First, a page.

• Hood, R., 1999, Malaysian Capital Controls, (Washington, DC: World Bank Group), November

  • International Monetary Fund, 2001, Fund’s Policy on Technical Assistance, (Washington, DC: International Monetary Fund), April

  • International Monetary Fund, 2006a, Republic of Korea: Selected Issues, IMF Country Report No. 06/381 (Washington, DC: International Monetary Fund), October

    • Search Google Scholar
    • Export Citation
  • International Monetary Fund, 2006b, Republic of Korea: 2006 Article IV Consultation, IMF Country Report No. 06/380 (Washington, DC: International Monetary Fund), October

    • Search Google Scholar
    • Export Citation
  • International Monetary Fund, 2007, Republic of Korea: 2007 Article IV Consultation, IMF Country Report No. 07/344 (Washington, DC: International Monetary Fund), October

    • Search Google Scholar
    • Export Citation
  • International Monetary Fund, 2008a, Iceland: Request for Stand-By Arrangement, IMF Country Report No. 08/362 (Washington, DC: International Monetary Fund), November

    • Search Google Scholar
    • Export Citation
  • Internatonal Monetary Fund, 2008b, Ukraine: Request for Stand-by Arrangement, IMF Country Report No. 08/384 (Washington, DC: International Monetary Fund), December

    • Search Google Scholar
    • Export Citation
  • Internatonal Monetary Fund, 2010a, Philippines: 2009 Article IV Consultation, IMF Country Report No. 10/45 (Washington, DC: International Monetary Fund), February

    • Search Google Scholar
    • Export Citation
  • Internatonal Monetary Fund, 2010b, Peru: 2010 Article IV Consultation, IMF Country Report No. 10/98 (Washington, DC: International Monetary Fund), April

    • Search Google Scholar
    • Export Citation
  • Internatonal Monetary Fund, 2010c, Reserve Accumulation and International Monetary Stability, (Washington, DC: International Monetary Fund), April

    • Search Google Scholar
    • Export Citation
  • Internatonal Monetary Fund, 2010d, South Africa: 2010 Article IV Consultation, IMF Country Report No. 10/296 (Washington, DC: International Monetary Fund), September

    • Search Google Scholar
    • Export Citation
  • Internatonal Monetary Fund, 2011a, Recent Experiences in Managing Capital Inflows—Cross-Cutting Themes and Possible Policy Framework, (Washington, DC: International Monetary Fund), February

  • Internatonal Monetary Fund, 2011b, Assessing Reserve Adequacy, (Washington, DC: International Monetary Fund), February

  • Internatonal Monetary Fund, 2011c, Macroprudential Policy: An Organizing Framework, (Washington, DC: International Monetary Fund), March

  • Internatonal Monetary Fund, 2011d, People's Republic of China: 2011 Article IV Consultation, (Washington, DC: International Monetary Fund), July

    • Search Google Scholar
    • Export Citation
  • Internatonal Monetary Fund, 2011e, Republic of Korea: 2011 Article IV Consultation, IMF Country Report No. 11/246 (Washington, DC: International Monetary Fund), August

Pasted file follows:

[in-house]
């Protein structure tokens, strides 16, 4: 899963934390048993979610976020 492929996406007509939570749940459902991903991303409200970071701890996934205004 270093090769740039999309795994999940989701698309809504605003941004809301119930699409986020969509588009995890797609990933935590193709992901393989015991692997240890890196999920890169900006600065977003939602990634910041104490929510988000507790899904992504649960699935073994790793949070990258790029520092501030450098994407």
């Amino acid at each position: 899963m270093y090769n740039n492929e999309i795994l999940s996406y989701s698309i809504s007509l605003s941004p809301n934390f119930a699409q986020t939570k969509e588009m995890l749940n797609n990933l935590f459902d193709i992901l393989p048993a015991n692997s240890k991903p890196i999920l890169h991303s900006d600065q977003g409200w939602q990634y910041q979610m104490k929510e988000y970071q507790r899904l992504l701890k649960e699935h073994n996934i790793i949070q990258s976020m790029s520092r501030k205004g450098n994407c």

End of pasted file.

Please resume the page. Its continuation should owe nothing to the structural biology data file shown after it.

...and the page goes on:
• Search Google Scholar
    • Export Citation
  • Internatonal Monetary Fund, 2011f, Mexico: 2011 Article IV Consultation, IMF Country Report No. 11/250 (Washington, DC: International Monetary Fund), August

    • Search Google Scholar
    • Export Citation
  • Internatonal Monetary Fund, 2011g, South Africa: 2011 Article IV Consultation, IMF Country Report No. 11/258 (Washington, DC: International Monetary Fund), August

    • Search Google Scholar
    • Export Citation
  • Internatonal Monetary Fund, 2011h, Ukraine: Ex Post Evaluation of Exceptional Access Under the 2008 Stand-By Arrangement, IMF Country Report No. 11/325 (Washington, DC: International Monetary Fund), November

    • Search Google Scholar
    • Export Citation
  • Internatonal Monetary Fund, 2012a, Turkey: 2011 Article IV Consultation, IMF Country Report No. 12/16 (Washington, DC: International Monetary Fund), January

    • Search Google Scholar
    • Export Citation
  • Internatonal Monetary Fund, 2012b, Philippines: 2011 Article IV Consultation, IMF Country Report No. 12/49 (Washington, DC: International Monetary Fund), March

    • Search Google Scholar
    • Export Citation
  • Internatonal Monetary Fund, 2012c, 2012 Spillover Report, (Washington, DC: International Monetary Fund), July 9

  • Internatonal Monetary Fund, 2012d, Brazil: 2012 Article IV Consultation, IMF Country Report No. 12/191 (Washington, DC: International Monetary Fund), July 20

    • Search Google Scholar
    • Export Citation
  • Internatonal Monetary Fund, 2012e, Modernizing the Legal Framework for Surveillance – An Integrated Surveillance Decision, (Washington, DC: International Monetary Fund), July 17

    • Search Google Scholar
    • Export Citation
  • Internatonal Monetary Fund, 2012f, Frequently Asked Questions: Observance of the Principles on Exchange Rate and Domestic Economic and Financial Policies—Legal Considerations, (Washington, DC: International Monetary Fund), July 30

    • Search Google Scholar
    • Export Citation
  • Internatonal Monetary Fund, 2012g, External Balance Assessment (EBA): Technical Background of the Pilot Methodology, (Washington, DC: International Monetary Fund), August

    • Search Google Scholar
    • Export Citation
  • Internatonal Monetary Fund, 2012h, Chile: 2012 Article IV Consultation, IMF Country Report No. 12/267 (Washington, DC: International Monetary Fund), September

    • Search Google Scholar
    • Export Citation
  • Internatonal Monetary Fund, 2012i, Chile: Selected Issues, IMF Country Report No. 12/266 (Washington, DC: International Monetary Fund), September

    • Search Google Scholar
    • Export Citation
  • Internatonal Monetary Fund, 2012j, Republic of Korea: 2012 Article IV Consultation, IMF Country Report No. 12/275 (Washington, DC: International Monetary Fund), September